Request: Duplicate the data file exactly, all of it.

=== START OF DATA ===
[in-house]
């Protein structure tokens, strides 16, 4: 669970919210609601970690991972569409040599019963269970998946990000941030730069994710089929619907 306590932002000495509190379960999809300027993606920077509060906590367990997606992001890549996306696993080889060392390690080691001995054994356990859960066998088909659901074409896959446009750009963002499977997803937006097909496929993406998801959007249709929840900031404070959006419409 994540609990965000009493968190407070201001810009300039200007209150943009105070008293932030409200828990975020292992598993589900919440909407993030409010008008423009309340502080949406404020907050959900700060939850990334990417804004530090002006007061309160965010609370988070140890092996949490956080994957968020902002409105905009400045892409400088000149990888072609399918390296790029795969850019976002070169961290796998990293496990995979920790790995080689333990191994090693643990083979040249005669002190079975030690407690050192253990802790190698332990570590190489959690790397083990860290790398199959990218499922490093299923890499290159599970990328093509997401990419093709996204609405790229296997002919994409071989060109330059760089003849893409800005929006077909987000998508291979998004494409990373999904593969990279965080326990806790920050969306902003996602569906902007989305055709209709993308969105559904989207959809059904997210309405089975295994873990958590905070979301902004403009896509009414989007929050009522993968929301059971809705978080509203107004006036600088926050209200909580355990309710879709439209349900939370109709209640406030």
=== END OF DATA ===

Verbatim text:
[in-house]
């Protein structure tokens, strides 16, 4: 669970919210609601970690991972569409040599019963269970998946990000941030730069994710089929619907 306590932002000495509190379960999809300027993606920077509060906590367990997606992001890549996306696993080889060392390690080691001995054994356990859960066998088909659901074409896959446009750009963002499977997803937006097909496929993406998801959007249709929840900031404070959006419409 994540609990965000009493968190407070201001810009300039200007209150943009105070008293932030409200828990975020292992598993589900919440909407993030409010008008423009309340502080949406404020907050959900700060939850990334990417804004530090002006007061309160965010609370988070140890092996949490956080994957968020902002409105905009400045892409400088000149990888072609399918390296790029795969850019976002070169961290796998990293496990995979920790790995080689333990191994090693643990083979040249005669002190079975030690407690050192253990802790190698332990570590190489959690790397083990860290790398199959990218499922490093299923890499290159599970990328093509997401990419093709996204609405790229296997002919994409071989060109330059760089003849893409800005929006077909987000998508291979998004494409990373999904593969990279965080326990806790920050969306902003996602569906902007989305055709209709993308969105559904989207959809059904997210309405089975295994873990958590905070979301902004403009896509009414989007929050009522993968929301059971809705978080509203107004006036600088926050209200909580355990309710879709439209349900939370109709209640406030």